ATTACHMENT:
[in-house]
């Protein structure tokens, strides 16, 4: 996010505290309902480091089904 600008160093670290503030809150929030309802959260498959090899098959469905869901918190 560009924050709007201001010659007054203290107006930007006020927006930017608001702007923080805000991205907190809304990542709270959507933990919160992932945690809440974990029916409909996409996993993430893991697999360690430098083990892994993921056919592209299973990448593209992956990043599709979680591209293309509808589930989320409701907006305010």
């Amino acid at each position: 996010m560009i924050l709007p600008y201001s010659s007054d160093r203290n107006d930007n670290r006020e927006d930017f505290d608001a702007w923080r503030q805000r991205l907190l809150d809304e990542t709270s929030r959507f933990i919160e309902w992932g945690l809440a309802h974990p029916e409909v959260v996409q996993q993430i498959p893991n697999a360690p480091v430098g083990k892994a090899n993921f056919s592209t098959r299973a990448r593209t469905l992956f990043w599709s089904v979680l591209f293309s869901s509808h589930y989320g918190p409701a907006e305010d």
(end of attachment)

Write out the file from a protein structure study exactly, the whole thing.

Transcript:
[in-house]
């Protein structure tokens, strides 16, 4: 996010505290309902480091089904 600008160093670290503030809150929030309802959260498959090899098959469905869901918190 560009924050709007201001010659007054203290107006930007006020927006930017608001702007923080805000991205907190809304990542709270959507933990919160992932945690809440974990029916409909996409996993993430893991697999360690430098083990892994993921056919592209299973990448593209992956990043599709979680591209293309509808589930989320409701907006305010």
């Amino acid at each position: 996010m560009i924050l709007p600008y201001s010659s007054d160093r203290n107006d930007n670290r006020e927006d930017f505290d608001a702007w923080r503030q805000r991205l907190l809150d809304e990542t709270s929030r959507f933990i919160e309902w992932g945690l809440a309802h974990p029916e409909v959260v996409q996993q993430i498959p893991n697999a360690p480091v430098g083990k892994a090899n993921f056919s592209t098959r299973a990448r593209t469905l992956f990043w599709s089904v979680l591209f293309s869901s509808h589930y989320g918190p409701a907006e305010d």